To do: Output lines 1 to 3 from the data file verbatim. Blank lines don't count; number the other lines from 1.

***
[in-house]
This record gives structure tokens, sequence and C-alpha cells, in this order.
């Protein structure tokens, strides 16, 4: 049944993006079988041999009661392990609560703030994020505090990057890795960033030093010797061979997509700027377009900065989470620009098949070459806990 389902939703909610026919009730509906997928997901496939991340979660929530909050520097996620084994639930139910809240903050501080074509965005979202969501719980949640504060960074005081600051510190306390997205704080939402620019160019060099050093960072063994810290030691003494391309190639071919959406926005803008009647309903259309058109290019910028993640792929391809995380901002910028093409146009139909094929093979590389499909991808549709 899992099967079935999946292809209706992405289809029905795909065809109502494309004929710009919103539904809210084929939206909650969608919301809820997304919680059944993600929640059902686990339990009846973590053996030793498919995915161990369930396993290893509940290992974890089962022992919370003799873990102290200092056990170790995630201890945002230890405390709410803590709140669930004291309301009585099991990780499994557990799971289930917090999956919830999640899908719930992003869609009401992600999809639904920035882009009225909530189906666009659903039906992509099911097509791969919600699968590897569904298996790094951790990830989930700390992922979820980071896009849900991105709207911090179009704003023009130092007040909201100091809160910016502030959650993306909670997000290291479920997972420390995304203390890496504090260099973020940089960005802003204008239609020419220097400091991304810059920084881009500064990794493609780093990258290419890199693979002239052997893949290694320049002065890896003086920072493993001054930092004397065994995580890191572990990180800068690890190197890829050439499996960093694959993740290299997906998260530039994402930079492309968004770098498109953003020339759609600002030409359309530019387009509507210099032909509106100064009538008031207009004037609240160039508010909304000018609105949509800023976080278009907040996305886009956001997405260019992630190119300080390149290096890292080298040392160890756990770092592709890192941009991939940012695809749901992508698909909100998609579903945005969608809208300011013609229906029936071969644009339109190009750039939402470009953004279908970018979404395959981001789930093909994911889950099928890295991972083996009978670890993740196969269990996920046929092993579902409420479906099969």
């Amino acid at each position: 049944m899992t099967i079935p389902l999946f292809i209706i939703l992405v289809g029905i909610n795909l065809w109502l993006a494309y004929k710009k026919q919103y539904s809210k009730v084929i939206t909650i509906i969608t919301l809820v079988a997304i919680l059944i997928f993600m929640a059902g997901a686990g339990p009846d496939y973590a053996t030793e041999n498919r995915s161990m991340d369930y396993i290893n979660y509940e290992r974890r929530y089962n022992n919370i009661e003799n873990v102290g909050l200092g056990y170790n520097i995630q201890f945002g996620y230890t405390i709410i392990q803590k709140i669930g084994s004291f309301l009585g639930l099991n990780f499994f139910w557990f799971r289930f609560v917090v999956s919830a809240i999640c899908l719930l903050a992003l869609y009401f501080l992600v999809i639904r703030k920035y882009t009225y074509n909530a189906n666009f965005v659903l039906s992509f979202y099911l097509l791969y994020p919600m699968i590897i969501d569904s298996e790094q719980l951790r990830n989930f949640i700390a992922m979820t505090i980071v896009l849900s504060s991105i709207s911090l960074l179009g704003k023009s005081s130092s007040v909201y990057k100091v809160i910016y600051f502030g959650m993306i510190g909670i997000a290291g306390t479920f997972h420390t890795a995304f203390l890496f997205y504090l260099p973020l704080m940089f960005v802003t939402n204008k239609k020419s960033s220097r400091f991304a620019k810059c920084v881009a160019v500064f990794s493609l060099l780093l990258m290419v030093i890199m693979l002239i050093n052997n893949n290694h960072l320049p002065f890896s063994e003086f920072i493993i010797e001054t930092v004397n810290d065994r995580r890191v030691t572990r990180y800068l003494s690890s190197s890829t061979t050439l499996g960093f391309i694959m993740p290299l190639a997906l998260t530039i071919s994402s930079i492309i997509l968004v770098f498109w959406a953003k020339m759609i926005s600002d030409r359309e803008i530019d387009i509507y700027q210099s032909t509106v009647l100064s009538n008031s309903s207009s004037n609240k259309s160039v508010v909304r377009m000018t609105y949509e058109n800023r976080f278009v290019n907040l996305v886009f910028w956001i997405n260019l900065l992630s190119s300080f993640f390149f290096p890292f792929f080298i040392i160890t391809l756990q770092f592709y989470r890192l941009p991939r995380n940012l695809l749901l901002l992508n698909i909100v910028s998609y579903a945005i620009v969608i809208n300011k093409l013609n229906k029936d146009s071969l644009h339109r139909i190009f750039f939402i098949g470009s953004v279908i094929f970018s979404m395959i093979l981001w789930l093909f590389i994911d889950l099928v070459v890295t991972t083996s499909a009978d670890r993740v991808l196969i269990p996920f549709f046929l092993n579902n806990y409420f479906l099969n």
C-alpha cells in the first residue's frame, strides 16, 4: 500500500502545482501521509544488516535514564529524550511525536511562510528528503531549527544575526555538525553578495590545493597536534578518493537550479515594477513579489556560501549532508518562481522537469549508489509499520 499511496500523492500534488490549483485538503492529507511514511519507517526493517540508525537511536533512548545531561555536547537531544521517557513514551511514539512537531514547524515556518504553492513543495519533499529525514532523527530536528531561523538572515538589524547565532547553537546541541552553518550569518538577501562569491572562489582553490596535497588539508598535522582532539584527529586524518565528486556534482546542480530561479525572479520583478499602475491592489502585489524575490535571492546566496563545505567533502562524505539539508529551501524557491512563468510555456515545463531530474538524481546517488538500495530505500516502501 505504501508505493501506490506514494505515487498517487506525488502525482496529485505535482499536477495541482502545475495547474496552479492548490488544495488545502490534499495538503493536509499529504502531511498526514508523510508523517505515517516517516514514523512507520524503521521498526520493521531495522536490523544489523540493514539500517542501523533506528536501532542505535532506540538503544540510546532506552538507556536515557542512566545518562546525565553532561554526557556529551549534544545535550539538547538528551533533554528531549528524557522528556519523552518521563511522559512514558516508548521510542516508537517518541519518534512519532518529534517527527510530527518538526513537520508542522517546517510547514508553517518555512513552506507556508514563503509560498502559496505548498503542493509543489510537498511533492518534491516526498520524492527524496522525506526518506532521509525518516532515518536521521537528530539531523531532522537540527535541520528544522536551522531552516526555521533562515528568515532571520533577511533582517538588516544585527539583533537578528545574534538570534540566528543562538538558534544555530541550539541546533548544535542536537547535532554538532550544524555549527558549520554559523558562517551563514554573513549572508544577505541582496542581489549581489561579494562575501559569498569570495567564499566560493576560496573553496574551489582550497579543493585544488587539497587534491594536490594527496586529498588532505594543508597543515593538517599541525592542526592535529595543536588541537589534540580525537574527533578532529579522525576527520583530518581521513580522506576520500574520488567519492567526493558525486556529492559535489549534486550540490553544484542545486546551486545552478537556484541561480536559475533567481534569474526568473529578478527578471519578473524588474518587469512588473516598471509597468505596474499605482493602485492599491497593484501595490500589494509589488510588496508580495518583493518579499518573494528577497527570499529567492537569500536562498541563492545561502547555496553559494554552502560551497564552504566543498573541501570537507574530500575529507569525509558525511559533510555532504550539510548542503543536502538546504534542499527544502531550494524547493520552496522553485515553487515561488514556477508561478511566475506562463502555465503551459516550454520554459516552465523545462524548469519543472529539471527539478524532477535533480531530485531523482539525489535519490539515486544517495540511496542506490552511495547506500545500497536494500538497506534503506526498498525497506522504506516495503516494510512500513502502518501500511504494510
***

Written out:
[in-house]
This record gives structure tokens, sequence and C-alpha cells, in this order.
């Protein structure tokens, strides 16, 4: 049944993006079988041999009661392990609560703030994020505090990057890795960033030093010797061979997509700027377009900065989470620009098949070459806990 389902939703909610026919009730509906997928997901496939991340979660929530909050520097996620084994639930139910809240903050501080074509965005979202969501719980949640504060960074005081600051510190306390997205704080939402620019160019060099050093960072063994810290030691003494391309190639071919959406926005803008009647309903259309058109290019910028993640792929391809995380901002910028093409146009139909094929093979590389499909991808549709 899992099967079935999946292809209706992405289809029905795909065809109502494309004929710009919103539904809210084929939206909650969608919301809820997304919680059944993600929640059902686990339990009846973590053996030793498919995915161990369930396993290893509940290992974890089962022992919370003799873990102290200092056990170790995630201890945002230890405390709410803590709140669930004291309301009585099991990780499994557990799971289930917090999956919830999640899908719930992003869609009401992600999809639904920035882009009225909530189906666009659903039906992509099911097509791969919600699968590897569904298996790094951790990830989930700390992922979820980071896009849900991105709207911090179009704003023009130092007040909201100091809160910016502030959650993306909670997000290291479920997972420390995304203390890496504090260099973020940089960005802003204008239609020419220097400091991304810059920084881009500064990794493609780093990258290419890199693979002239052997893949290694320049002065890896003086920072493993001054930092004397065994995580890191572990990180800068690890190197890829050439499996960093694959993740290299997906998260530039994402930079492309968004770098498109953003020339759609600002030409359309530019387009509507210099032909509106100064009538008031207009004037609240160039508010909304000018609105949509800023976080278009907040996305886009956001997405260019992630190119300080390149290096890292080298040392160890756990770092592709890192941009991939940012695809749901992508698909909100998609579903945005969608809208300011013609229906029936071969644009339109190009750039939402470009953004279908970018979404395959981001789930093909994911889950099928890295991972083996009978670890993740196969269990996920046929092993579902409420479906099969």